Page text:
Steep descents around mid-day in the sun can be hazardous, as well. Because of the risk of
                            avalanches, you do not want to set off a slab by traversing across the snow field since doing
                            so creates the fault line that triggers it. So, if you sense the conditions are right for this, you
                            will want to descend straight down (the same reason for going straight up). The post-holing
                            danger, here, is when you step forward and down a foot or two, you may have sufficient force 
                            to break through the crust and post with every step. What happens, now, is your leg is stuck
                            in the snow at the knee, say, while your body is bending at the waist and headed downhill! If
                            your leg comes out of the post, you better have your axe ready to stop your slide and if your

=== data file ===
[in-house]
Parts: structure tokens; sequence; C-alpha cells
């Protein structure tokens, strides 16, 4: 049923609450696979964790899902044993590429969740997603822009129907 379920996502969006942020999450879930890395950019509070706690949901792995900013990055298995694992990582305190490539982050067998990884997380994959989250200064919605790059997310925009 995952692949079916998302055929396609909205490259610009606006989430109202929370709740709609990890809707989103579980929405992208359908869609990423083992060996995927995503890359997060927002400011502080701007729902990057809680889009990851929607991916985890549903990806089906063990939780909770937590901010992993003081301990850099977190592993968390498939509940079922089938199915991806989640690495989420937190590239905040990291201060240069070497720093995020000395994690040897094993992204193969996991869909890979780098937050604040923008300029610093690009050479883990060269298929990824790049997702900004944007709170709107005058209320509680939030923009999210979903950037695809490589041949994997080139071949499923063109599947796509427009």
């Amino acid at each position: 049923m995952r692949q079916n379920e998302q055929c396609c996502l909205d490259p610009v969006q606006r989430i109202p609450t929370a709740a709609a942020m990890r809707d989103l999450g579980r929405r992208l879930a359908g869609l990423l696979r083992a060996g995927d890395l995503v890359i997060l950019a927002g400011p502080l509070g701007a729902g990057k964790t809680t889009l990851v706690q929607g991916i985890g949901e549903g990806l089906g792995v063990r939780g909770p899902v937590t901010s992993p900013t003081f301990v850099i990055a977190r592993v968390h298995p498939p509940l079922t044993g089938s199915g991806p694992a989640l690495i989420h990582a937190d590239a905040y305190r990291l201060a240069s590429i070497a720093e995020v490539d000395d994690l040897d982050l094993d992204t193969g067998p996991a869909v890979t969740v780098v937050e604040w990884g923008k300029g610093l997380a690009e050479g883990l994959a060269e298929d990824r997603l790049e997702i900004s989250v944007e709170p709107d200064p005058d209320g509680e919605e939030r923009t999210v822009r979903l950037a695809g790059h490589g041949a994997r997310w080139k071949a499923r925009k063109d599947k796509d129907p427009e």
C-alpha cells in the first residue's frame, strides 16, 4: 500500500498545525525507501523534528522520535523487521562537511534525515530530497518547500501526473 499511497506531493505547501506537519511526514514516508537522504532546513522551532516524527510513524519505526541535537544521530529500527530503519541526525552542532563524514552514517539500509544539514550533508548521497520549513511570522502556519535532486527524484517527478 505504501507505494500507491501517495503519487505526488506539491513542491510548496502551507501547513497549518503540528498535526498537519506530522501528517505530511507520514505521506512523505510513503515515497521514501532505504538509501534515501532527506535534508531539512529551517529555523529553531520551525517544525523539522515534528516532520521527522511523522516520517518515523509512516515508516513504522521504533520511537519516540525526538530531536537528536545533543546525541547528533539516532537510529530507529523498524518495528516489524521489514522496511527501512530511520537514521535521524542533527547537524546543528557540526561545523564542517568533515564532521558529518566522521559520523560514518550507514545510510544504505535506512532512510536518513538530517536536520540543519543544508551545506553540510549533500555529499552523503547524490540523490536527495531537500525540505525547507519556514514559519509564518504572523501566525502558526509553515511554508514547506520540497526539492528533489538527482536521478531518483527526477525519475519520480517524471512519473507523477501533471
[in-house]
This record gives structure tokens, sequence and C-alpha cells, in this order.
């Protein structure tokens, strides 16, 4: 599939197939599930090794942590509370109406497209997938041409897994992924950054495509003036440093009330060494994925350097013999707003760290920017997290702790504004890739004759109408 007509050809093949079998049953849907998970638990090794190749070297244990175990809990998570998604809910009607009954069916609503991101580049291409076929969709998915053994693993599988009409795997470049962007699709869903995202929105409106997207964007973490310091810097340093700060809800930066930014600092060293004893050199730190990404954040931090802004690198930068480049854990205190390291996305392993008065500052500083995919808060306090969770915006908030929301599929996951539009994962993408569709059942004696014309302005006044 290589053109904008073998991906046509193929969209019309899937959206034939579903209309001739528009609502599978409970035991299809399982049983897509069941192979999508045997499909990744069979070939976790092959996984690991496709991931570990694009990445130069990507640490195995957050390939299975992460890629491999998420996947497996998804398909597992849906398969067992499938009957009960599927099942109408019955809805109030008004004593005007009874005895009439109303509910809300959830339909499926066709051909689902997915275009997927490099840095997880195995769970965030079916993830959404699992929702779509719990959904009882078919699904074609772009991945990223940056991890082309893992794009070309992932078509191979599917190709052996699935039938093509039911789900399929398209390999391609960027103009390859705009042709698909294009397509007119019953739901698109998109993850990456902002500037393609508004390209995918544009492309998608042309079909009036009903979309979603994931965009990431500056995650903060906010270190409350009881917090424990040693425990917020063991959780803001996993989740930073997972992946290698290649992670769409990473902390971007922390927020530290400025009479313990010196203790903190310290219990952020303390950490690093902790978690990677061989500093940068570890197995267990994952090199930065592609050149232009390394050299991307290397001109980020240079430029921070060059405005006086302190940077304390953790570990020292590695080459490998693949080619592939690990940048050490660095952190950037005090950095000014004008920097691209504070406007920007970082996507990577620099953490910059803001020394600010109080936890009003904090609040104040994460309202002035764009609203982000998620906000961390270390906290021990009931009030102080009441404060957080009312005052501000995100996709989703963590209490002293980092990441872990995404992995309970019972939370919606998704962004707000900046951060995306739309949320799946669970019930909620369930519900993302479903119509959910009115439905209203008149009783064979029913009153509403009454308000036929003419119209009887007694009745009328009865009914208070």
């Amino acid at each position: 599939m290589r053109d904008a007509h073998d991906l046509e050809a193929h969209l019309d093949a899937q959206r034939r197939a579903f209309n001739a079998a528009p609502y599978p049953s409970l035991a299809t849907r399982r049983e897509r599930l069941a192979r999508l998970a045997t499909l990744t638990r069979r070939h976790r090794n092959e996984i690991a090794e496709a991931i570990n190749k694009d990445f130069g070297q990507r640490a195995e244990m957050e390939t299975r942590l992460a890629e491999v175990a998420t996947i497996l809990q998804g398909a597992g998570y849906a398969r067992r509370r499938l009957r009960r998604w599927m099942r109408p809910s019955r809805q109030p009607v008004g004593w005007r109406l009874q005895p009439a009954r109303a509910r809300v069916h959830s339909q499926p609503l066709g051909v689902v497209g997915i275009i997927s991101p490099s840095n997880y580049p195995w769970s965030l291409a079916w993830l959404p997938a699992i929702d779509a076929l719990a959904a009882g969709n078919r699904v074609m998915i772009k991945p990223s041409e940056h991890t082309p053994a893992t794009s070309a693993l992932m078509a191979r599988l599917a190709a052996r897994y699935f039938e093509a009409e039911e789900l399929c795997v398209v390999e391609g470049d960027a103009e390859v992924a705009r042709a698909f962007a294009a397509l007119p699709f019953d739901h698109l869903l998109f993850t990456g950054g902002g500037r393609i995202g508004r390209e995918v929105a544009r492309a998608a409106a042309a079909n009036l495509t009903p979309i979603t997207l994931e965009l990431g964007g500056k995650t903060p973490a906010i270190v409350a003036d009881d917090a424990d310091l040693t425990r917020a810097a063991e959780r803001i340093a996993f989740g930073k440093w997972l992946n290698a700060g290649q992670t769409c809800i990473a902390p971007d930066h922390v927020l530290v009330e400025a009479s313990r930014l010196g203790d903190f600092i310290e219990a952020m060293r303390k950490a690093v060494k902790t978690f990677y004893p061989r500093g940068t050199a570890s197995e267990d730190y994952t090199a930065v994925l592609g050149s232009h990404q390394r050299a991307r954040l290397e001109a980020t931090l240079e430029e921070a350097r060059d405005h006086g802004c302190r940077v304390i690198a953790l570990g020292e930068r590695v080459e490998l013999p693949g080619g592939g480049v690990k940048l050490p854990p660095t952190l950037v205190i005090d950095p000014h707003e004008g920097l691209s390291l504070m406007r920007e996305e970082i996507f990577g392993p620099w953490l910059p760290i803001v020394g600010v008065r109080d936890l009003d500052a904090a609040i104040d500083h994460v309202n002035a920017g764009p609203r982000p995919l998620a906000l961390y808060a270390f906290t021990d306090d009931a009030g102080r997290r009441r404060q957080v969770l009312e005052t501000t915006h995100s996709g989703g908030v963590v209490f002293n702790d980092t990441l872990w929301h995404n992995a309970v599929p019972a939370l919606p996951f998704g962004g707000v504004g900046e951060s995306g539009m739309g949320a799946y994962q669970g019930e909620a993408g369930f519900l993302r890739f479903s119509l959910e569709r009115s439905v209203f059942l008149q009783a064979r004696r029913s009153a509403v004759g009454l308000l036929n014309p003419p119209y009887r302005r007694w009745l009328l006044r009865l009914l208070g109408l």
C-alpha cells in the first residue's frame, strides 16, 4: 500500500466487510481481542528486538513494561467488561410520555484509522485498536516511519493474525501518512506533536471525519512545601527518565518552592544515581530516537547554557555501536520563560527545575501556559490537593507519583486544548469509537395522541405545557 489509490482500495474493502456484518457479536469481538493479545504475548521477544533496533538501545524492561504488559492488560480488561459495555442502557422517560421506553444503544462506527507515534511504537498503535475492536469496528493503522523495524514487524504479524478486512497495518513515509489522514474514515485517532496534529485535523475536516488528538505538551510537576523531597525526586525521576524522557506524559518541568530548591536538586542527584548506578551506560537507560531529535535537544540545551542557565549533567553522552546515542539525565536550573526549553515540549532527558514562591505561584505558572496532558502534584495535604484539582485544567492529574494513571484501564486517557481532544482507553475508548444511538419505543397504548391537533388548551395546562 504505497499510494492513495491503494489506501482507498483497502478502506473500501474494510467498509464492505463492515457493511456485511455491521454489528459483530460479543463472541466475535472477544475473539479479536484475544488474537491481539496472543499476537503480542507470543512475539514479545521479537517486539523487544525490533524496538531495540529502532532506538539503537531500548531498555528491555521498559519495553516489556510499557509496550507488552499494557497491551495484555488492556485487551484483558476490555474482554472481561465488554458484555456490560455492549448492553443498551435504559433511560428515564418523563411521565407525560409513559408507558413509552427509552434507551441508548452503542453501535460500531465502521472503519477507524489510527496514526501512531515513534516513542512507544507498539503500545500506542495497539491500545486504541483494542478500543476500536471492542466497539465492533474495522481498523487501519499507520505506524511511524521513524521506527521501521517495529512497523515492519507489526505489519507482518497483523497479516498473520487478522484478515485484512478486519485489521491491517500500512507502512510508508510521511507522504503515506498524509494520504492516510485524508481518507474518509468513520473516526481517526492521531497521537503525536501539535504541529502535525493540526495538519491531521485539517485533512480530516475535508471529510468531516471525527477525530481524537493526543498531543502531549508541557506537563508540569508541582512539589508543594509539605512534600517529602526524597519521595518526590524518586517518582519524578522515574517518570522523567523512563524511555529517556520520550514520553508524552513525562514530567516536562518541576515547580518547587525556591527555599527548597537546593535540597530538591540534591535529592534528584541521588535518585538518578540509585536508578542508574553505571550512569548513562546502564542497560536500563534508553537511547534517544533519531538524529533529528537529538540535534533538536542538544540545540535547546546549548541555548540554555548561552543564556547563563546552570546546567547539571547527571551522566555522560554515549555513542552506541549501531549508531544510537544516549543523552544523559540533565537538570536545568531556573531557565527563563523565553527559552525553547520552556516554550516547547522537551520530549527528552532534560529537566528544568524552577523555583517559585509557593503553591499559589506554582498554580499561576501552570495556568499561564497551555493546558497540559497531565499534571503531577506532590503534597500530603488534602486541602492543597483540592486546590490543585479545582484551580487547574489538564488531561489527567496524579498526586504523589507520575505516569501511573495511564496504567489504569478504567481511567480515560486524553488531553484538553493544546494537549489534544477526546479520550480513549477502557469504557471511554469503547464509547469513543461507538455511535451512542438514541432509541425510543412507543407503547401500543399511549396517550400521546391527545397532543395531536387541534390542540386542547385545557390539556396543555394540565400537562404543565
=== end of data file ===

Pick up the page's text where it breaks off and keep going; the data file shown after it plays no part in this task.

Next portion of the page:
leg doesn't, it could get seriously hurt. Know the conditions of the snow pack you are walking
                            on to minimize trouble. Recognize what they look like before you proceed. Practice!

Surface Ice--This stuff isn't as obvious as you'd think. Here are the keys: Watch for changes in the surface 
                    conditions ahead. If you suspect hard or icy surfaces, go around, walk slowly and carefully,
                    or use your traction device and have your axe at the ready-not on the back of your pack. I                                     repeat, if you suspect slippery conditions and you are on a slope, stop, get your axe out,